How would you define the project that you undertook for TruckArtProject?
I made two murals for the TruckArtProject project, entitled 1. Untitled (Art Worker’s Coalition protesting at the MOMA, 1970), in which I use marker on canvas, and Untitled (Zvono), using the same technique and the same materials.
In your case, how do the two sides of the truck work together?
The images that make up this entry are part of a series of prints that I started to make in 2011 for the project called The Saving Game [in which I looked back on, among other things, the political baggage of the return of Guernica to Spain], which I first exhibited at the T-20 gallery in Murcia that same year. Although those images make up part of that set, I didn’t want to consider a dialogue between both murals, beyond what The Saving Game project entails.
What are the challenges of the project for you?
First there’s the problem of scale. These were two pieces on a sort of giant “canvas”, each canvas being almost 14 meters long. On top of that, the surface of this canvas is a material that’s not designed to be painted on, but rather to protect and preserve a product, so painting on that surface was very particular.
How does this project fit into your trajectory and your discourse?
As a process I don’t think it particularly affects my work, but it was interesting to think about what a project would be like where the people that see it will have a few seconds to intuit an image in motion. In general, the spectator is the one that passes in front of a work of art. Here, there’s much more possibility of the work passing in front of us without knowing exactly what it is we’re seeing. I found it interesting to think about that.
Some artists admit that they came in with a pre-existing idea that they had to modify, or that grew in other directions when faced with a canvas like this one. Was that the case for you?
I was clear from the beginning: the most complicated thing was thinking about what images were the most appropriate. Then I had problems bringing them to the canvas because, as I mentioned, this surface is complex. That led me several times to re-approach how to resolve the murals.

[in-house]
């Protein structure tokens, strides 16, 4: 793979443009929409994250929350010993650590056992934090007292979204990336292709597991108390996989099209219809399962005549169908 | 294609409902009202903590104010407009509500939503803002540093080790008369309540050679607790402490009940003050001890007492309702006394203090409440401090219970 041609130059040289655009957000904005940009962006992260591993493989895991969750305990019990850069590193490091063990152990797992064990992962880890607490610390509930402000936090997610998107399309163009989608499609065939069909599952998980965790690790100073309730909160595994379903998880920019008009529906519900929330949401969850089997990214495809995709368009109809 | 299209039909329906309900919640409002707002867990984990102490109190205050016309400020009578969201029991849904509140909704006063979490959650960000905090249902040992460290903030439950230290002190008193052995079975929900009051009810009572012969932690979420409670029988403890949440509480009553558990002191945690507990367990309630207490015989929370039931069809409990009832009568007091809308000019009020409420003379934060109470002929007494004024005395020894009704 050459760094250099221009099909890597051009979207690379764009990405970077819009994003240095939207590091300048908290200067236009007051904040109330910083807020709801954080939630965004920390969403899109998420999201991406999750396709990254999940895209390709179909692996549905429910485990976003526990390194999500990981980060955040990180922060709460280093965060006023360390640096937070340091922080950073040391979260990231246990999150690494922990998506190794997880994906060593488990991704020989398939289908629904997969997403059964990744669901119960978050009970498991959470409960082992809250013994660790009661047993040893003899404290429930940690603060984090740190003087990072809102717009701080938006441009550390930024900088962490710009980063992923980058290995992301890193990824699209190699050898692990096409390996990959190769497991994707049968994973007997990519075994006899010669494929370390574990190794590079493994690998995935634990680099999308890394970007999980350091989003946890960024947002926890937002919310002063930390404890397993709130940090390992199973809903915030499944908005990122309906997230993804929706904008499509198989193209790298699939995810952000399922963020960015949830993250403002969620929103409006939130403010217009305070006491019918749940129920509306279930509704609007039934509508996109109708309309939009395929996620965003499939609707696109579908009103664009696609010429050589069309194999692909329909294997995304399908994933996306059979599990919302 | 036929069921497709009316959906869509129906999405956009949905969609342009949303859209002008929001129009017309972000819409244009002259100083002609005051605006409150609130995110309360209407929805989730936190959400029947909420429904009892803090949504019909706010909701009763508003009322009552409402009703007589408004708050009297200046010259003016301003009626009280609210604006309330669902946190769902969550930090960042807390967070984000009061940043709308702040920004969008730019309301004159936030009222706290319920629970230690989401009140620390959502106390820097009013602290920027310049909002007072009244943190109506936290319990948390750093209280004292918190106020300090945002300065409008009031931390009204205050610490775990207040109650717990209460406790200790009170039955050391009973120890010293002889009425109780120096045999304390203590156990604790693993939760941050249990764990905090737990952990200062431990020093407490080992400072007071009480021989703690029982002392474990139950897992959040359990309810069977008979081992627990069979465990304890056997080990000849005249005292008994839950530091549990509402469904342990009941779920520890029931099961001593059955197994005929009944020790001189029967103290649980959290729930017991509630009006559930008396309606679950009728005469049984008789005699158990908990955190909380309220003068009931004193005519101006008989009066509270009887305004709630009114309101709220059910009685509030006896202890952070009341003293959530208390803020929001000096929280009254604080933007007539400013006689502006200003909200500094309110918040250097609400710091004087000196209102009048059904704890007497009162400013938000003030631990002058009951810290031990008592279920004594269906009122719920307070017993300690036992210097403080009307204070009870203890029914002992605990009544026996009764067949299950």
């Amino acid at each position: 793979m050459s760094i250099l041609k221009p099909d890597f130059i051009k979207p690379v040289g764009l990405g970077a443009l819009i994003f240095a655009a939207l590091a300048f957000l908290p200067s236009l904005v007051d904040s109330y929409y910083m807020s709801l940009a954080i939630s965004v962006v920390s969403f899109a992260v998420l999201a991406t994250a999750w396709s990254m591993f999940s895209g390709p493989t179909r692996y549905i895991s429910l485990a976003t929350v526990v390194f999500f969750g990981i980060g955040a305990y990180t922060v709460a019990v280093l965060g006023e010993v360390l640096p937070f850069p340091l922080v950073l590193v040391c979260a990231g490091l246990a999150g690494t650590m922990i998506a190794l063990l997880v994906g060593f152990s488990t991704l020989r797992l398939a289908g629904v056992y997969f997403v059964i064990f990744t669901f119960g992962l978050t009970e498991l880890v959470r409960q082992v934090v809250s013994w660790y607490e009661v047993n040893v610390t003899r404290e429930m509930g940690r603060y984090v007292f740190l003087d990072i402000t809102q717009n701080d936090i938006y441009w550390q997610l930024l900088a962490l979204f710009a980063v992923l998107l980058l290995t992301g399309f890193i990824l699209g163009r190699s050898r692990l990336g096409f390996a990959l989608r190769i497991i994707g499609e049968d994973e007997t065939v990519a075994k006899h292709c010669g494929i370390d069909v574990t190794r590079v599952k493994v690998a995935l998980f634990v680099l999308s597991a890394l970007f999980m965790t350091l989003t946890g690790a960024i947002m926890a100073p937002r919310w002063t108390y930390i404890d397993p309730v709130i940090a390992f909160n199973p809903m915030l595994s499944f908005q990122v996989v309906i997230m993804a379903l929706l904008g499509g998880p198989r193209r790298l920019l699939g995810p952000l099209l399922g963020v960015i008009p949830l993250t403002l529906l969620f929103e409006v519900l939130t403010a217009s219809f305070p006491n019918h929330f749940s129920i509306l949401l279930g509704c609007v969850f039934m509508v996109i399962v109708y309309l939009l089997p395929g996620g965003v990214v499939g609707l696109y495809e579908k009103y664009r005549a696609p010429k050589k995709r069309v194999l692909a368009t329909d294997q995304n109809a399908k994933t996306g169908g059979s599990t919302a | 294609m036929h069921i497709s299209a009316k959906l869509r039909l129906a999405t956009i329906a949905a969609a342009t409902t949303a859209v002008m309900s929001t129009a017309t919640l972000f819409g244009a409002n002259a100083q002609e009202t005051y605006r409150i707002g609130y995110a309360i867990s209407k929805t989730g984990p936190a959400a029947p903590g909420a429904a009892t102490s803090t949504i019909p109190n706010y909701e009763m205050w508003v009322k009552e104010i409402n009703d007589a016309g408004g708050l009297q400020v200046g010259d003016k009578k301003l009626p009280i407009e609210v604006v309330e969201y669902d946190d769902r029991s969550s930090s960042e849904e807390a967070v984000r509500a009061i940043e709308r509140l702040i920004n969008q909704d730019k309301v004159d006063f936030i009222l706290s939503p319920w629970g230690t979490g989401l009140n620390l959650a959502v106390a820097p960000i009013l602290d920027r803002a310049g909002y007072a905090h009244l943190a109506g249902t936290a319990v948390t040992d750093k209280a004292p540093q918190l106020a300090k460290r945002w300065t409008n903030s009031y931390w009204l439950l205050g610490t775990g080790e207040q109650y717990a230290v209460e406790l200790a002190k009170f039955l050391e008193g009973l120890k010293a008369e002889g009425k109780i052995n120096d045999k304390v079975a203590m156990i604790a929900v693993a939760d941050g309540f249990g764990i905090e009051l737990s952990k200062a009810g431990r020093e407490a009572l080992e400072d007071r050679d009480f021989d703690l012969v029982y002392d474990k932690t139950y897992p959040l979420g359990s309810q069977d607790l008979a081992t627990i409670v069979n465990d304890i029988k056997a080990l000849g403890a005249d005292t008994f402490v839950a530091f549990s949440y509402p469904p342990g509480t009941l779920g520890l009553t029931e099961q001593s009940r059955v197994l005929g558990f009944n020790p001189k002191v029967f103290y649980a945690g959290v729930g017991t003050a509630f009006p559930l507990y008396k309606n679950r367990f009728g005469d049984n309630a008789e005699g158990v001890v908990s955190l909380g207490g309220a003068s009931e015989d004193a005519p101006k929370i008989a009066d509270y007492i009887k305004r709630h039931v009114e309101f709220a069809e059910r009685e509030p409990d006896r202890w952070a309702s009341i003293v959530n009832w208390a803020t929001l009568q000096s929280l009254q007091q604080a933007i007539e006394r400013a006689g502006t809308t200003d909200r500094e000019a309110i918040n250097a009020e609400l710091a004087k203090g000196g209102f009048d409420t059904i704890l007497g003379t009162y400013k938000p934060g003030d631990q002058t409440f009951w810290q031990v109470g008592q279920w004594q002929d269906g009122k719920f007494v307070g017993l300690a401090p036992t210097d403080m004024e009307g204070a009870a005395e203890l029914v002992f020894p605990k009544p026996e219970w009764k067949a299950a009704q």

How did you approach the reception of a work like this, in which the spectator comes across it instead of seeking it out, and which doesn’t “circulate” through the usual art channels?
Well, you might be sitting calmly in your village and see a truck pass by, or you might be in your car on the highway and pass that same truck and think, “what is that? It’s beautiful! I wonder what it is”. Or you might think “how strange!” I don’t know if it’s important to identify the work with a work of art, or rather, I don’t think it will be identified as an original artwork, since our patrons aren’t going to identify it as such.
What about the fleeting nature with which it’s received?
That’s what seems most interesting to me about the project: how this fleeting situation has a lot in common with the speed at which we consume images on the Internet, for example, or the speed at which we “see” and take in information in the media. If you go to a web site and the data takes longer than usual to load, we get nervous and we might close the window and move on to something else. The parallels between that instant of the passing truck and how we consume images today are very interesting. That’s very important in my current work because, now, the pencil drawings I’m doing take months to finish, and I make them on newspaper, which is a very precarious material for daily use; so the time making and consuming an image is essential to me in thinking about how we live.
How did you approach the scale? Were you used to it?
Yes. The scale is essential to understanding the piece. I recently read a piece by Sol LeWitt that talked about the importance of scale for a work of art. If you’re asking about the large dimensions of this project, whether that was a problem, I would say no: I’ve done works of large dimensions and they’re interesting, but it wasn’t an added difficulty.
What does this type of project offer you, and what do you think you bring to the project?
It surprised me. And not a specific characteristic of the project, but rather that the person that thought of this project (Jaime Colsa) has that energy, excitement and affection that he approached my work with. So I was able to meet someone who takes care of the people he works with. So my contribution was to try to do my best on the project, nothing more.
Why is a project like TruckArtProject interesting?
As I said before, I don’t know if people are going to understand this as something artistic, as long as there’s no compulsion to see the image. But I don’t think that’s really important. The murals on the trucks will be a “flash” and they’ll make us ask ourselves what it is that we just saw. It’s good to ask ourselves about certain things.